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STUDENT V. SANTA MONICA-MALIBU UNIFIED SCHOOL DISTRICT

SANTA MONICA – CASE BRIEF

Student v. Santa Monica-Malibu Unified School District

Counsel for Student: Parents

Representative for School: Ben Drati

Decided by: Los Angeles Superior Court jury

Date of Decision: October, 2022

ISSUES:

  • Did school officials fail to act after suspicions of abuse were raised by district employees?

FACTS OF THE CASE:

  • Twin brothers were autistic and non-verbal, but there were signs that something was wrong, including unusually aggressive behavior by the boys.
  • A district employee used corporal punishment including physical restraint and battery against the two special-needs students when they were in second grade.
  • A bus driver witnessed when school staff physically restrained the boys and punished them by putting hand sanitizer on their cuts, according to court documents.

CONCLUSION:-

  • School officials failed to act after suspicions of abuse were raised by district employees.

Rationale:-

– The incident was witnessed by school bus driver and was reported to the officials accordingly.

– All students have an “inalienable right to attend campuses which are safe, secure, and peaceful.” Cal. Const. Art. I § 28(f)(1).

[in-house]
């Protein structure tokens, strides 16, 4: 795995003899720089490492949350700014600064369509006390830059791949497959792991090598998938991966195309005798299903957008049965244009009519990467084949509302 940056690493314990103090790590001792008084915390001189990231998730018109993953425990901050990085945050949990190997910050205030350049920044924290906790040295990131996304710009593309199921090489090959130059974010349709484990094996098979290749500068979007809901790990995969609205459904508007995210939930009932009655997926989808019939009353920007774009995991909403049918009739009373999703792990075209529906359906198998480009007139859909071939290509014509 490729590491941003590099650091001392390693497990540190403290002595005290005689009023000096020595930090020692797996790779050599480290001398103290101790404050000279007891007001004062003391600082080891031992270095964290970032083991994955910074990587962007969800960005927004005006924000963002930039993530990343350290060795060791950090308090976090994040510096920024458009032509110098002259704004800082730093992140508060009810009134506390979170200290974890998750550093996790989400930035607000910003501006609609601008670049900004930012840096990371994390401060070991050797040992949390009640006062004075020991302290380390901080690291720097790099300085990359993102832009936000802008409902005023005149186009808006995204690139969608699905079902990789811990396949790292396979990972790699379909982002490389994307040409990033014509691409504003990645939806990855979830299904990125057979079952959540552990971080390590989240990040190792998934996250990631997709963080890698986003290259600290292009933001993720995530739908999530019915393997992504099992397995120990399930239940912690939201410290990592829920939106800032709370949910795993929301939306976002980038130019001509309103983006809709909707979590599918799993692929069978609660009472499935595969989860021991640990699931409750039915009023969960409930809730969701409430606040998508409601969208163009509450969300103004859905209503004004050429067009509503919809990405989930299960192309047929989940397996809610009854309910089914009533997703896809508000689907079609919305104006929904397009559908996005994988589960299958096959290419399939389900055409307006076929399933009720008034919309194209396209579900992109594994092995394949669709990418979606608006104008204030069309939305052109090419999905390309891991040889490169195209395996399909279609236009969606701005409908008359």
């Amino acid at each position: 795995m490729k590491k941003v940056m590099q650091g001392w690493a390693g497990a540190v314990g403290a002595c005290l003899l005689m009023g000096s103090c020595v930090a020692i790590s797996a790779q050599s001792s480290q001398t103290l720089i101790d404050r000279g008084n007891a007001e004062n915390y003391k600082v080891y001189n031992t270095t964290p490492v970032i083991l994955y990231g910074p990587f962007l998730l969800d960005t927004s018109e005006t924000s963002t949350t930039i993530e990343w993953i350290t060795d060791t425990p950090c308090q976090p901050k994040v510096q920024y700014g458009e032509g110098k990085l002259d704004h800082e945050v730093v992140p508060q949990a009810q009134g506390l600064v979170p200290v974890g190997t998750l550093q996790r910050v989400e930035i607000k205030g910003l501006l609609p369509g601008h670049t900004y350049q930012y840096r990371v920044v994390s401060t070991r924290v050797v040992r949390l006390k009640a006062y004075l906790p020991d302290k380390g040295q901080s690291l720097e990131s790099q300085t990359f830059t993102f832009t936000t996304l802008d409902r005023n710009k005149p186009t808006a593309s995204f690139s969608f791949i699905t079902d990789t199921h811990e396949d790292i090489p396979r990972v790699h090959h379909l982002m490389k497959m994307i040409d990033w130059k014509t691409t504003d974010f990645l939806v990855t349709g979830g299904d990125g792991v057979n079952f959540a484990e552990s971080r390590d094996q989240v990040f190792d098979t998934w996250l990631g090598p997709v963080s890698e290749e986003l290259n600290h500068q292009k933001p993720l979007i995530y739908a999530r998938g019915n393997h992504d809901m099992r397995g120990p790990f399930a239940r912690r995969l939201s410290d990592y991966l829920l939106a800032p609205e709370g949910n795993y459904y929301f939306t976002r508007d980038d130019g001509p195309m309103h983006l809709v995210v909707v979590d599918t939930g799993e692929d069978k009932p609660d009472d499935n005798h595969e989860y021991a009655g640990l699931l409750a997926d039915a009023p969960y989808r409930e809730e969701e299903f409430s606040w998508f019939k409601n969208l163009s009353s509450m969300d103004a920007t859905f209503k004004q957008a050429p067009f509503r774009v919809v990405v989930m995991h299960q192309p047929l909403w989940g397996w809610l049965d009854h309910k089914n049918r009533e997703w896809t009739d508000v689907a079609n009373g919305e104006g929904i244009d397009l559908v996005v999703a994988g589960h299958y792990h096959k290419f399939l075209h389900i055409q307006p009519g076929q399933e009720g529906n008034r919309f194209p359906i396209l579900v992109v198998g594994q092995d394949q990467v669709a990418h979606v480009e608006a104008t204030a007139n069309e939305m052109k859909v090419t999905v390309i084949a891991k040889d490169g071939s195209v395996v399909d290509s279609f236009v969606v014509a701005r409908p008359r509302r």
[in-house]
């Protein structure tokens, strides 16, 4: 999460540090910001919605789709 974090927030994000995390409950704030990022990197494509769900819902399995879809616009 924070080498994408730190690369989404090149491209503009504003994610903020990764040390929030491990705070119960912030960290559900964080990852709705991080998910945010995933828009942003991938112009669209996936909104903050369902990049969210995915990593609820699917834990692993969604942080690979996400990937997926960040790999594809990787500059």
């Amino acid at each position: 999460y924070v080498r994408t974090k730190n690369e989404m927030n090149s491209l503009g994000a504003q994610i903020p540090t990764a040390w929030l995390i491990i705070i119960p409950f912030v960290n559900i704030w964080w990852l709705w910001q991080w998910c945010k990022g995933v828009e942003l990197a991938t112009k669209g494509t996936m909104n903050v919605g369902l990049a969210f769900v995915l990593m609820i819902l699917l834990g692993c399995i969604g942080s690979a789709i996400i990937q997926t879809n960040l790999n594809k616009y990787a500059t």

– Students with disabilities are uniquely vulnerable to abuse and harassment, making it reasonably foreseeable that a lack of supervision on the part of school employees could lead to harm. See, e.g., Jennifer C. v. Los Angeles Unified School District, 168 Cal.App.4th 1320, 1327-28 (2008); M.W. v. Panama Buena Vista School District, 110 Cal.App.4th 508, 520 (2003).

Source: https://www.rhdtlaw.com/the-abcs-of-school-district-liability/

– A teacher or school official’s excessive and unreasonable corporal punishment of a student violates the student’s Fourth Amendment rights and gives rise to a cause of action under 42 U.S.C. § 1983. Preschooler II v. Clark County School Board of Trustees, 479 F.3d 1175 (9th Cir. 2007); Doe ex rel. Doe v. Hawaii Dept. of Education, 334 F.3d 906 (9th Cir. 2003).

– According to the California Child Abuse and Neglect Reporting Act there are 39 classifications of “mandated reporters.” They range from teachers, to instructional aides, classified employees of any public school, office administrators and coaches. As the holder of a credential, certificate or permit that authorizes one to work with or observe children, a person is required to report every instance of child abuse or suspected abuse. The only people who may be exempt from this rule are volunteers.

Source: https://www.hg.org/legal-articles/california-school-s-duty-to-report-abuse-30061

REMEDIES/ORDER:-

  • School is required to pay Forty-Five Million dollars for failing to stop abuse.

RELEVANT INFORMATION:-

– definition of “Abuse” under California’s Child Abuse Laws

Sexual abuse or exploitation as listed by incident in 11165.1; neglect; willful cruelty or unjustifiable punishment; any physical injury inflicted other than by accidental means. Penal Code §11164, et seq., Assembly Bill No. 1179, Chapter 127

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